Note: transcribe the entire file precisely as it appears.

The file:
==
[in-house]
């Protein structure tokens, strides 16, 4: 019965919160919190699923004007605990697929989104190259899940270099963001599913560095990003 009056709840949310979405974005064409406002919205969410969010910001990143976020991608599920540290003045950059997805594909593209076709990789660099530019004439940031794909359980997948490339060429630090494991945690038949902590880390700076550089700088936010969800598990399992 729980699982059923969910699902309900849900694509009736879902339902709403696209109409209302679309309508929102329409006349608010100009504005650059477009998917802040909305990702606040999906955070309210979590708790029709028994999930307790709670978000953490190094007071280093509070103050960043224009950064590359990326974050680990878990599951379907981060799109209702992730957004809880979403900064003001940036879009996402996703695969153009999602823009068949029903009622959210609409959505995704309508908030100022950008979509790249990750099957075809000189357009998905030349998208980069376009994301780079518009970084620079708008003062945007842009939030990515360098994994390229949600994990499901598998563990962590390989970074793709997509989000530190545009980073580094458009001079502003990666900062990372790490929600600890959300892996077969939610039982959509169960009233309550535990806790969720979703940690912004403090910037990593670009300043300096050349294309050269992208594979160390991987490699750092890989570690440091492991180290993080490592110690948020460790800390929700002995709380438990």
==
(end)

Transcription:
[in-house]
């Protein structure tokens, strides 16, 4: 019965919160919190699923004007605990697929989104190259899940270099963001599913560095990003 009056709840949310979405974005064409406002919205969410969010910001990143976020991608599920540290003045950059997805594909593209076709990789660099530019004439940031794909359980997948490339060429630090494991945690038949902590880390700076550089700088936010969800598990399992 729980699982059923969910699902309900849900694509009736879902339902709403696209109409209302679309309508929102329409006349608010100009504005650059477009998917802040909305990702606040999906955070309210979590708790029709028994999930307790709670978000953490190094007071280093509070103050960043224009950064590359990326974050680990878990599951379907981060799109209702992730957004809880979403900064003001940036879009996402996703695969153009999602823009068949029903009622959210609409959505995704309508908030100022950008979509790249990750099957075809000189357009998905030349998208980069376009994301780079518009970084620079708008003062945007842009939030990515360098994994390229949600994990499901598998563990962590390989970074793709997509989000530190545009980073580094458009001079502003990666900062990372790490929600600890959300892996077969939610039982959509169960009233309550535990806790969720979703940690912004403090910037990593670009300043300096050349294309050269992208594979160390991987490699750092890989570690440091492991180290993080490592110690948020460790800390929700002995709380438990």